There are two main forms of data about species occurrences, lists of locations where a species has been found, called presence-only (P) data, and lists of locations where species are both present and absent (PA). In developing ENMs, PA data are often said to be preferable to P data (e.g. Austin and Meyers 1996), and some have shown empirical results supporting this view (e.g. Broto et al. 2004). But is there an intrinsic advantage to PA data?
The problem of presence-only data arises largely from using museum collections as a source of geocoordinates for species distributions. Specimens in museum collections often have the longitude and latitude recorded where they were found. But there is no information on where they were not found as there can logically be no absent specimens in a collection. Atempting to model and map species with the locational data from these collections leads to the P-only problem. PA data arises from structured surveys were either all species are recorded in a given area and absence can be assumed by omission from the list, or absences are explicitly recorded.
There are a number of ways of framing the modeling of species distributions. The main way it to view the PA data as a binary variable, i.e. a variable with two values, 1 and 0. This frame is implied most explicitly in binomial (or binary) logistic regression (e.g GLM or GAMs) to model the relationship of environment to the PA data and many other methods. One of the main assumptions of a binomial variable is that the values or categories must be mutually exclusive and exhaustive, that is both values must exist and be logical opposites. To use PA methods with P only data therefore, the A data must be generated. These data are termed ‘psuedo-absences’, and are most often generated from a random sample of the entire set of grid cells available called ‘background’, or they could be generated by subjective expert opinion. However, these A data are guaranteed to violate exclusively as they will invariably contain some P points. Deviations from assumptions can lead to unpredictable results.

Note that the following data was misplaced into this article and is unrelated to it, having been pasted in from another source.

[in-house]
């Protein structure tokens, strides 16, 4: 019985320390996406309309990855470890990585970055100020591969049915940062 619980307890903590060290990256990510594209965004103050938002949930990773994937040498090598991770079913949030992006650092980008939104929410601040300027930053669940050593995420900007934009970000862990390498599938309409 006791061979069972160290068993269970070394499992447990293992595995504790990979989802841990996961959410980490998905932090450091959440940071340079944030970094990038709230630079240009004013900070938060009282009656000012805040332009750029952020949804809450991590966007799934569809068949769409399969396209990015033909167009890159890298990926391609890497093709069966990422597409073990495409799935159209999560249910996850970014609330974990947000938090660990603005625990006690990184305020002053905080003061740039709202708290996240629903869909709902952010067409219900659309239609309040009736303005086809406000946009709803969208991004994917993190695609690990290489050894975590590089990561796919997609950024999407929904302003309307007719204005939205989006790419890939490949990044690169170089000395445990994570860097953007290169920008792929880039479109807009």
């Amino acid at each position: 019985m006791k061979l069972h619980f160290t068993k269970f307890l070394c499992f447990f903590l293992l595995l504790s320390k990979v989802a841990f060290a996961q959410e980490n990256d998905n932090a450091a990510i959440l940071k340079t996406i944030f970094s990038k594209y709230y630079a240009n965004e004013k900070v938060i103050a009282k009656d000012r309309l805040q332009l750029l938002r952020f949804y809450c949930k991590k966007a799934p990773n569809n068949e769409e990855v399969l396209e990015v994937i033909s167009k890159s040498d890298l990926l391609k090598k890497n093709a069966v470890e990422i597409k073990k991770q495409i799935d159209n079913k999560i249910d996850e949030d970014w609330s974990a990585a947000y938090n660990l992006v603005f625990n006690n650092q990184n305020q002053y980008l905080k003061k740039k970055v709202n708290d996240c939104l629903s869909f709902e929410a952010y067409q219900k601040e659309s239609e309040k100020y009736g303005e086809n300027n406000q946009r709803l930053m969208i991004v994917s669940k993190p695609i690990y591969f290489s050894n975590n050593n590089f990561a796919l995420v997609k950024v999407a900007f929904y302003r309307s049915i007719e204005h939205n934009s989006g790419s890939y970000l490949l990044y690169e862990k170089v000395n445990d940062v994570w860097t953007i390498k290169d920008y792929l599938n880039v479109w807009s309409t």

A way of looking at P only methods is to view the Ps as a draw or a sample from a larger population consisting of all the available grid cells. The goal of an ENM algorithm such as WhyWhere, is to determine which combinations of environmental variables maximize the apparent non-randomness of this draw. For models derived in this way, it is entirely consistent with assumptions to compare Ps with either the background frequencies or a random sample of the backgrounds, and numerous statistical tests are available for testing deviance of samples from a population.
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Empirical findings of superiority of PA approaches may be due to factors other than A data alone. Quantitative comparison of PA with Ps is confounded by the two different methods used (e.g Broto et al. 2004). One explanation for better results is the reduction in the effect of bias. It is possible that using As with the same survey structure as the Ps can reduce the effect of bias such as roadside collections. But this effect is not apriori — it is a case-by-case factor.
Could it be that expressed preference of PA to P data could be due only to apparent conformance of PA to the specific statistical methods used? That is, because the use of GLMs requires PA data, then PA data is regarded preferable? As I have indicated above, there may not be any inherent theoretical superiority of PA over P, as there are valid statistical tests for dealing with P only situations in the form of tests of deviations of samples from a population.
In fact, it may be argued that on a theoretical basis at least, a P approach may be preferable because there is no requirement for truly exhaustive and exclusive absences, a requirement that is not met by most biodiversity data. Even more, the use of a random sample from the background population to supply pseudo-absences may have unexpected consequences on results when true absences are expected.
Austin M P and Meyers J A 1996 Current Approaches to Modeling the Environmental Niche of Eucalyptus: Implications for Management of Forest Biodiversity; For. Ecol. Manag. 85 95â€“106
LluÃs Broto, Wilfrid Thuiller, Miguel B. AraÃºjo, Alexandre H. Hirzel Presence-absence versus presence-only modelling methods for predicting bird habitat suitability 2004Ecography, Vol. 27 Issue 4 Page 437.